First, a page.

Maine filmmakers are catching up on some sleep. At least, the ones who recently took part in this year’s 48 Hour Film Project (www.48hourfilm.com/portland_maine), where teams receive a genre, a prop, a line of dialogue and a character, all of which have to be included in the finished film — which they have only 48 hours to make.

Impossible? Possibly. But here’s what some of this year’s participants have to add, all in — you guessed it — 48 words:

Ian Carlsen: MINT Films

“A Bounty for Susannah”

Genre: Western

“This is our fourth 48. It boils down to trust. Each member of the team knows their role, communicates well and believes in the project. We have an incredible network of friends and families to support our efforts. Advice? Think big, write small and leave time to render.”

Deb Tenenbaum: Mr. Pearl Productions

“The Getaway”

Genre: Buddy movie

“Our 48 hours in no particular order: tempura bacon, setting up a tent, filming, shadow puppets, figuring out what a buddy film is, drinking home-brewed saison, editing, fitting in some random characters, wig selection, biting into a fresh tomato, falling in love with iMovie, confusing fishermen and laughing.” 

George Dalphin: Man-Like Machines

“Payment”

Genre: Film noir

“After a great collaborative brainstorming process and a late evening of interweaving all those ideas, we had a fabulous and fun day of shooting. Video capturing problems, however, had me stumped, so some others in the group tried their hand at editing together a final piece in time.”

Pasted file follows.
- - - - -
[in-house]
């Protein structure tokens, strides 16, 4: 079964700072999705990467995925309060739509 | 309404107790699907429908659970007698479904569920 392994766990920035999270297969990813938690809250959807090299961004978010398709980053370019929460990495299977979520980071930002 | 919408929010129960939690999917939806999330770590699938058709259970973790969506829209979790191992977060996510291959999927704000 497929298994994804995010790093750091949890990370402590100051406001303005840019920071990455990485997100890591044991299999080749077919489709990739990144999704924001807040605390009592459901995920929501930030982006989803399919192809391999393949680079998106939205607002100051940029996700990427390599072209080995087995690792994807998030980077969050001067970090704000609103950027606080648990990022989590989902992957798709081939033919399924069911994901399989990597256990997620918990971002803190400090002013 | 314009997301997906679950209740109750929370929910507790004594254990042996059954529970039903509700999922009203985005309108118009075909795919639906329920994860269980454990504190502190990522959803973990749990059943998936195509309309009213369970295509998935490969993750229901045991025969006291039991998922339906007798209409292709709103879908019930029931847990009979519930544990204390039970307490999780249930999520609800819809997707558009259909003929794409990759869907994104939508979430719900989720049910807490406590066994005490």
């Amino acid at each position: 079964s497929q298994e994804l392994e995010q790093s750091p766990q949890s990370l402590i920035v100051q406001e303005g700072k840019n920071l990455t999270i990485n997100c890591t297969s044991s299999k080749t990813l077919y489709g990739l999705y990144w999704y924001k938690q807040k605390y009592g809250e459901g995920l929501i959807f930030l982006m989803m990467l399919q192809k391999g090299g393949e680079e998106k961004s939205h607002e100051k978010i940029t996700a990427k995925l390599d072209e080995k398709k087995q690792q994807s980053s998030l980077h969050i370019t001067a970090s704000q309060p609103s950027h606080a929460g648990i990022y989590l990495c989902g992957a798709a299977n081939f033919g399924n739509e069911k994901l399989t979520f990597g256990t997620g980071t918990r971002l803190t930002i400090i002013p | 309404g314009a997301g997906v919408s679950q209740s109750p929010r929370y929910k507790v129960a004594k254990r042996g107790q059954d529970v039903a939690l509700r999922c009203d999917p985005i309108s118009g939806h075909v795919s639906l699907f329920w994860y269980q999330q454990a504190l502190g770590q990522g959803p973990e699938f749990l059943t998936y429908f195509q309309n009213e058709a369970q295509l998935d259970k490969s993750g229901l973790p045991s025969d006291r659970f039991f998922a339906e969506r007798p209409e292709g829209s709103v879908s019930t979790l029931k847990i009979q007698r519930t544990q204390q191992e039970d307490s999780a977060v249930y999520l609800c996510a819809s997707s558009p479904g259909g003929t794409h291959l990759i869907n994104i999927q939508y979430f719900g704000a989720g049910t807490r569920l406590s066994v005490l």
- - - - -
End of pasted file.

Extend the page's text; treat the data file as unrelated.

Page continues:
Corey Norman: Bonfire Films

“Inn Season”

Genre: Horror

“This year, Bonfire Films was lucky enough to draw horror as our genre for the 48. Let me tell you this, even with plastic on the ceiling, floors and bed, we still managed to have to clean fake blood up off most of the apartment we shot in.” 

Bryan Ferrante: Slow Children Productions

“Hitler in Heaven”

Genre: Fantasy

“This was our fifth year making a 48-hour film and the process gets more enjoyable each year. One of the more memorable moments this year was traveling around Portland with a cast member dressed up as Adolf Hitler. People’s reactions were priceless.” 

Allen Baldwin: Strongpaw Productions

“KPAX Too”

Genre: Sci-fi

“Ours is a sad story, but not an uncommon one. We made a film, and we thought it was pretty funny and well made. As we were finishing it, however, we had problems exporting it. the time we got everything done properly we had run out of ” 

SOME OF THESE FILMS will be coming soon to the 48 Hour Film Project Web site, and a DVD is expected that includes all of the 2010 films (last year’s DVD is available at Videoport).

To view Dalphin’s “Payment,” go to www.man-likemachines.com/payment.html

Dennis Perkins is a Portland freelance writer.